Thursday, November 14, 2019

Historical Technology Books - 35 in a series - Kilobaud 1977 01

Technology isn't just computers, networks and phones. Technology has always been part of the human experience. All of our ancestors have looked for ways to help them survive and do less work for more gain. Archive.org has a host of old technology books (from mid-19th to mid-20th Century) available in many formats and on a host of topics. Many of the technologies discussed within these books are being put to use again these days in the back to the land" and homesteading movements. You might even find something that could address one of your own garden or farm issues but has been lost to time and history. Enjoy! --Douglas

Kilobaud Microcomputing was originally conceived as KiloByte Microcomputing but that name went unused as the publishers didn't feel like advertising their goals. The Kilobaud prefix was eventually removed as well and Microcomputing lived on.

Microcomputing was a typical general purpose Personal Computer magazine like Byte and Creative Computing. It offered product reviews, technical information and the occasional program listing for the reader to type in. — Vintage Computer

Available in PDF, Text, JPG formats, and more

8K MEMORY CARDS ANNOUNCED -

For those 6800 systems needing the maximum possible amount of memory, Southwest Technical Products announ- ces 8K memory cards. These memory expansion cards have 8K Bytes of low power MOS memory per board. These kits feature the new 4K static RAMS that are now becoming available. These new RAMS make it possible to put 8K of memory on a board without crowding the parts, or using small hard to solder connecting lines. These new memory boards feature DIP switch address selec- tion and a write protect switch on each board.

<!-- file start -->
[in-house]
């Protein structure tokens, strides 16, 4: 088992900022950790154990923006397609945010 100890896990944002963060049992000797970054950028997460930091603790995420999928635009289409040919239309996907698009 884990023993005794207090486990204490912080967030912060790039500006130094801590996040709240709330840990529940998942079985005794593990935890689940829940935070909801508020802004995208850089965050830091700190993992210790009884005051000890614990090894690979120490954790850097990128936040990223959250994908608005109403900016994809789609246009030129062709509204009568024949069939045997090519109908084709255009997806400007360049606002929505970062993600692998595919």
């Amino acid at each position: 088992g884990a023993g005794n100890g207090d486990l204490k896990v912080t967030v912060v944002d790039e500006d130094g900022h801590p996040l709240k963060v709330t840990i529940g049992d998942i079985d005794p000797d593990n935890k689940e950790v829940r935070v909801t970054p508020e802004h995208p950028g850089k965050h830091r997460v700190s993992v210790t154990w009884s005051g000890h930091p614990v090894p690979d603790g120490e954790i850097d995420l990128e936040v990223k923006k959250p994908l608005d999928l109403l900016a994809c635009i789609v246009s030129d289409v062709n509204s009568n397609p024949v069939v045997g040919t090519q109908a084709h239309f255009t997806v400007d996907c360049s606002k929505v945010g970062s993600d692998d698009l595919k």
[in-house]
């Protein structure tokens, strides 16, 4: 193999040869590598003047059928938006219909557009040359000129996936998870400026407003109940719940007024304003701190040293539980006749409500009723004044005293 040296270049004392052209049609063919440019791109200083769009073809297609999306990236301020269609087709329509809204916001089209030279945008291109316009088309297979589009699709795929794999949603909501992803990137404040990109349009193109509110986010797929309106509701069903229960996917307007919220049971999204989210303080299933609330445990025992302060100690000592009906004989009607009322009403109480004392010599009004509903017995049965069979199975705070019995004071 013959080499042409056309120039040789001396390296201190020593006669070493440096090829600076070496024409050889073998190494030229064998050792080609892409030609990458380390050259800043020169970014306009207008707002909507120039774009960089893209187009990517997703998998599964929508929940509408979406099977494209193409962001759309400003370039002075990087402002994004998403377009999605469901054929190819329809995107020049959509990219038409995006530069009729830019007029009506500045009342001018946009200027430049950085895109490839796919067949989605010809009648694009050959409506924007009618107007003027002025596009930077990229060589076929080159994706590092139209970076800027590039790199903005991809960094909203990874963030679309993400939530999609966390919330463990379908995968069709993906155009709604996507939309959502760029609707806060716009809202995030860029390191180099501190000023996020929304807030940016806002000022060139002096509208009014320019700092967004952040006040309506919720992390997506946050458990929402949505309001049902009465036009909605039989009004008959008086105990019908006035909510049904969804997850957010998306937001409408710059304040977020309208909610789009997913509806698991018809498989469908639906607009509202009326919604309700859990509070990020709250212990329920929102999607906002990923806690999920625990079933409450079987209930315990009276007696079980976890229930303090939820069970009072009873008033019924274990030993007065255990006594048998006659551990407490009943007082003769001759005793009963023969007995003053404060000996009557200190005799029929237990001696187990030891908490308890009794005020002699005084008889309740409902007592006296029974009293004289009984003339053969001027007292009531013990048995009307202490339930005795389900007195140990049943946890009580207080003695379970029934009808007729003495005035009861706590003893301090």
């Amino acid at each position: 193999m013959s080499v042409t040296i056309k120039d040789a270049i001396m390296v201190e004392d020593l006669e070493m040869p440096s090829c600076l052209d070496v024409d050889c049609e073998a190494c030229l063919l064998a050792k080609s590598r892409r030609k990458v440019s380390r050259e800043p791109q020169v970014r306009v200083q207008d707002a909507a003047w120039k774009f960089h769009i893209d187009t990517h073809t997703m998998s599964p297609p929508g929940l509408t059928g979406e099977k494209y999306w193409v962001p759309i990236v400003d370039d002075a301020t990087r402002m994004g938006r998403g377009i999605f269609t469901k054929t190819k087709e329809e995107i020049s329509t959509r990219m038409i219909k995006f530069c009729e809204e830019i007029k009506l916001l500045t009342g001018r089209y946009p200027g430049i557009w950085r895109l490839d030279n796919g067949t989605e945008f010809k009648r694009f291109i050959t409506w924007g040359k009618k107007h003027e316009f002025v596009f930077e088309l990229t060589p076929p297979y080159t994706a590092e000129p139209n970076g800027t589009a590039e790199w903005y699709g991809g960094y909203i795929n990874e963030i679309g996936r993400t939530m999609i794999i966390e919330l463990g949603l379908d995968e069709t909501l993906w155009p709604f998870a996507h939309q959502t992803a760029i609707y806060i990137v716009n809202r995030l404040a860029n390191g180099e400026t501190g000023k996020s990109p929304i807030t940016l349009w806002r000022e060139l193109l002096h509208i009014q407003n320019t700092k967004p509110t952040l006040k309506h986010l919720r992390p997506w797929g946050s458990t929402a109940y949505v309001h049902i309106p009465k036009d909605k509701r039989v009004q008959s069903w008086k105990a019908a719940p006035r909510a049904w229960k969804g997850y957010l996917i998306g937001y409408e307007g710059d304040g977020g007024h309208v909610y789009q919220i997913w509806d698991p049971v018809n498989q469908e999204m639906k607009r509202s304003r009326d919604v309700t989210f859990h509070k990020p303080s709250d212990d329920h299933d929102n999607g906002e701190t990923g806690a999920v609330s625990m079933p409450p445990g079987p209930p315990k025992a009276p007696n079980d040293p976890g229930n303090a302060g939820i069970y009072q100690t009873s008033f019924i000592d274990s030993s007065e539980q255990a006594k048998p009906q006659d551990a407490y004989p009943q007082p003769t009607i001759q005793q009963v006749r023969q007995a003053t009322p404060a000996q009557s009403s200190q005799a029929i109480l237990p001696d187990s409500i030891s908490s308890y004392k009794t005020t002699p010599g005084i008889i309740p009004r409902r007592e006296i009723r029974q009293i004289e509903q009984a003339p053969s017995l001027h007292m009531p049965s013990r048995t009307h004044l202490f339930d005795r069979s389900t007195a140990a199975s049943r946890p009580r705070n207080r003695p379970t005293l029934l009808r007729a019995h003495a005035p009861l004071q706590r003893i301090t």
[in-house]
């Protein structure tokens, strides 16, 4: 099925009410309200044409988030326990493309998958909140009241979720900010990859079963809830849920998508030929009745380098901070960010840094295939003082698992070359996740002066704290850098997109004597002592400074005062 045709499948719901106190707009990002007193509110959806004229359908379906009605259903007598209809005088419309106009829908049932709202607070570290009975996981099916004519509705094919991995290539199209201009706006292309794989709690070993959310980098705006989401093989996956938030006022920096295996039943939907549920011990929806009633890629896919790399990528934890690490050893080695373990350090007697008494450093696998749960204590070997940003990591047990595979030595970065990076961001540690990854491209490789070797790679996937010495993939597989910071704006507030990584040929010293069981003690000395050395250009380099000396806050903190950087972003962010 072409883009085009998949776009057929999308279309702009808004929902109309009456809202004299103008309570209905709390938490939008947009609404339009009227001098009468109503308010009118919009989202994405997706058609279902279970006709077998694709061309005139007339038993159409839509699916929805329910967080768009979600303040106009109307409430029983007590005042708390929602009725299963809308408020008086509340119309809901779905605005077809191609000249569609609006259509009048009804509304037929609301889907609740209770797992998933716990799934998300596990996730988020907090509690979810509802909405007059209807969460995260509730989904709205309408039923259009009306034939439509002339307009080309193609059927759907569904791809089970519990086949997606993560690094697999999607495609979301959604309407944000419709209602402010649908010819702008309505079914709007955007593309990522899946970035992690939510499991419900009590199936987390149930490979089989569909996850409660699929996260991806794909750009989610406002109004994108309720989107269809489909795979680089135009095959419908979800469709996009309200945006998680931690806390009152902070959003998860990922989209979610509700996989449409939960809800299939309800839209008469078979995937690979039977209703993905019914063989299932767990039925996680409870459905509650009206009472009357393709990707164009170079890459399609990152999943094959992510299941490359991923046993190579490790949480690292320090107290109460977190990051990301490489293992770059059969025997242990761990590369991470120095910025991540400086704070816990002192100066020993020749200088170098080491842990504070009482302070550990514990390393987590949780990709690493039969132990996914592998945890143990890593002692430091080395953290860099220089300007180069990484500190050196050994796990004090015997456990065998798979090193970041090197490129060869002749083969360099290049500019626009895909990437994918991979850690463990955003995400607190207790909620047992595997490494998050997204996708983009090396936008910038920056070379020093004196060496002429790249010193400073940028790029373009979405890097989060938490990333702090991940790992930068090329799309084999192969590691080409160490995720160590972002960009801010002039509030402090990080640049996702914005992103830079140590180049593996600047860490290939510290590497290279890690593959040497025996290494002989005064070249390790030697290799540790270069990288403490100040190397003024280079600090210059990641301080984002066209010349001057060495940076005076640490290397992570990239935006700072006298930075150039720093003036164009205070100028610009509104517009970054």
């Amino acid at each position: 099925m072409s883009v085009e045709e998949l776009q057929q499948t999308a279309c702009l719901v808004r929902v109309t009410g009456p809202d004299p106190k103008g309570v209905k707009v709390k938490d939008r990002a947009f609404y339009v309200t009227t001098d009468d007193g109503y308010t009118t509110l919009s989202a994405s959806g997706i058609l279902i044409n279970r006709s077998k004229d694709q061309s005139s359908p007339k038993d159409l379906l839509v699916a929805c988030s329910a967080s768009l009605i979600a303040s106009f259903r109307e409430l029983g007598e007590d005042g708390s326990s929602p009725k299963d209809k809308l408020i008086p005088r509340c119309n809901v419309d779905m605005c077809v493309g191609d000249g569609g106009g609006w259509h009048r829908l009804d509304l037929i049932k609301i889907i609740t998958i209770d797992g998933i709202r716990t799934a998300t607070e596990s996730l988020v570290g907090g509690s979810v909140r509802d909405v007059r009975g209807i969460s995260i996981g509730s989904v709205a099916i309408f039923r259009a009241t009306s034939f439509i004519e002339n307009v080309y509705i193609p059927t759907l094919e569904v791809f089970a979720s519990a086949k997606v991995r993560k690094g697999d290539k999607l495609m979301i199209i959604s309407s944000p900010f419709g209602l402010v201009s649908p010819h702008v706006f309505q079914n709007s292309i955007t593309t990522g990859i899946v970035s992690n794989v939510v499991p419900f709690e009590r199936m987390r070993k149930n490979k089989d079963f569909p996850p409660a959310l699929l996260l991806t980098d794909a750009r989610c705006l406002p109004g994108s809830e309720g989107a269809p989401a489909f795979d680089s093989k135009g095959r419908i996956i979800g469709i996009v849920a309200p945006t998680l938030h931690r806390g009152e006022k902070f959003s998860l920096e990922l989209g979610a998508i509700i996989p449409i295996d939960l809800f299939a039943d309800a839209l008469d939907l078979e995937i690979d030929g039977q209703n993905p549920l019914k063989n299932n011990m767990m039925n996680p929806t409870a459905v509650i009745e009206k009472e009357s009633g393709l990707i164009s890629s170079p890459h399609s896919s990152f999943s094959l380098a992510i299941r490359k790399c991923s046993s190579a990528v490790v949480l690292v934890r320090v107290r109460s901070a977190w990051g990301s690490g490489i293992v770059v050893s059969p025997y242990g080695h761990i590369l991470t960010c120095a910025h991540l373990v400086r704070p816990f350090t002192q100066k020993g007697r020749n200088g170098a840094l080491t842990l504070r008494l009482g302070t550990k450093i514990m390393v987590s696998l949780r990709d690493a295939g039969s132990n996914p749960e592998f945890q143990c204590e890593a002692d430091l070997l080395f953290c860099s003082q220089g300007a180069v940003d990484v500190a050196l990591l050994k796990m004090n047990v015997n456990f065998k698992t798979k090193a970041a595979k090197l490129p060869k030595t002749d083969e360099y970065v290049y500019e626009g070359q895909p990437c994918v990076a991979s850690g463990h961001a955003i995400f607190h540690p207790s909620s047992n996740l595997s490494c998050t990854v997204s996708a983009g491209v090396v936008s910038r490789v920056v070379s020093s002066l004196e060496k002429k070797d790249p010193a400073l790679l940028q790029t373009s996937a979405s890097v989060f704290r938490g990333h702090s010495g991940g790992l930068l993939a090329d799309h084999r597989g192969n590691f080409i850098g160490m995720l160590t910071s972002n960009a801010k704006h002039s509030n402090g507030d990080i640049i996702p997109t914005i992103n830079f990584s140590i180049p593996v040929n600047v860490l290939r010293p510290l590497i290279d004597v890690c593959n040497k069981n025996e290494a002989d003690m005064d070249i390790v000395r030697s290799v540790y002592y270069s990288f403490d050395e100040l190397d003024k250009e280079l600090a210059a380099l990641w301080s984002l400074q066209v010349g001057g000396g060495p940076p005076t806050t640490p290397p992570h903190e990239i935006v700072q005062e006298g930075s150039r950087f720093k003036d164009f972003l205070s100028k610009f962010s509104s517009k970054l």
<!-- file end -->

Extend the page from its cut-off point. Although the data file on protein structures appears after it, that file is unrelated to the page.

The low power consumption of this new memory board makes it possible to use up to 48K of memory in the stand- ard 6800 chassis with the stock power supply. Priced at $250.00 these mem- ory cards cost no more than less dense memories from other sources.


Wayne Green

What Will Kilobaud Be Like?

Tell you what — first I’ll tell you what / want in a computer magazine and then you tell me what you want — for the fact is that Kilobaud will be mostly what you want, but I won’t know what that is until you respond.

I look upon computers as fun — a hobby. But I’m by no means oblivious to the coming small computer market.

I realize that if I am going to be in a position to take advantage of the market to come I need to know all I can about computers — how to design them — how to program them — how to use them — how to service them. I have to know what hardware is available and what it will do — what peripherals will work with what systems — what sources there are for programs — what test equipment I need — things like that.

The primary thing I expect from a computer magazine is that I be able to understand it. If I don’t understand articles, that is not my fault, but the fault of the editor. I don’t want to be patronized and I don’t want to be talked down to; I just want to learn as much as I can and have fun while I’m at it.

This brings me to my concept of Kilobaud. I don’t know how much of it will stick, we’ll see. My idea is to publish a computer magazine which will make it possible for newcomers to computing to get up to speed. It is all too easy to get so involved with advanced ideas that you forget the beginner — we’ve done this a bit with 73 in recent years and I’m working hard to get back to where some of 73 is for Novices.

I view Kilobaud much as I do 73 — as a medium for hobbyists to contact hobbyists — sort of a large scale newsletter. We’ll try to keep the editorial ego trips down and go light on the avuncular advice (except in the editorials and answers to letters).

You, the reader and hobbyist, are a prime contributor to Kilobaud. Please make sure you keep an accurate log of your work with your computer system, making note of all problems you encounter and the solutions to same. There may be parts missing from a kit — lousy or perhaps misread instructions — faulty parts — whatever. If you’ll write up your adventures for the letters section of Kilobaud, a lot of people will be able to benefit from your experiences. I’ll try to keep such phrases as “reinventing the wheel” and “bells and whistles” out of Kilobaud ... with your cooperation.



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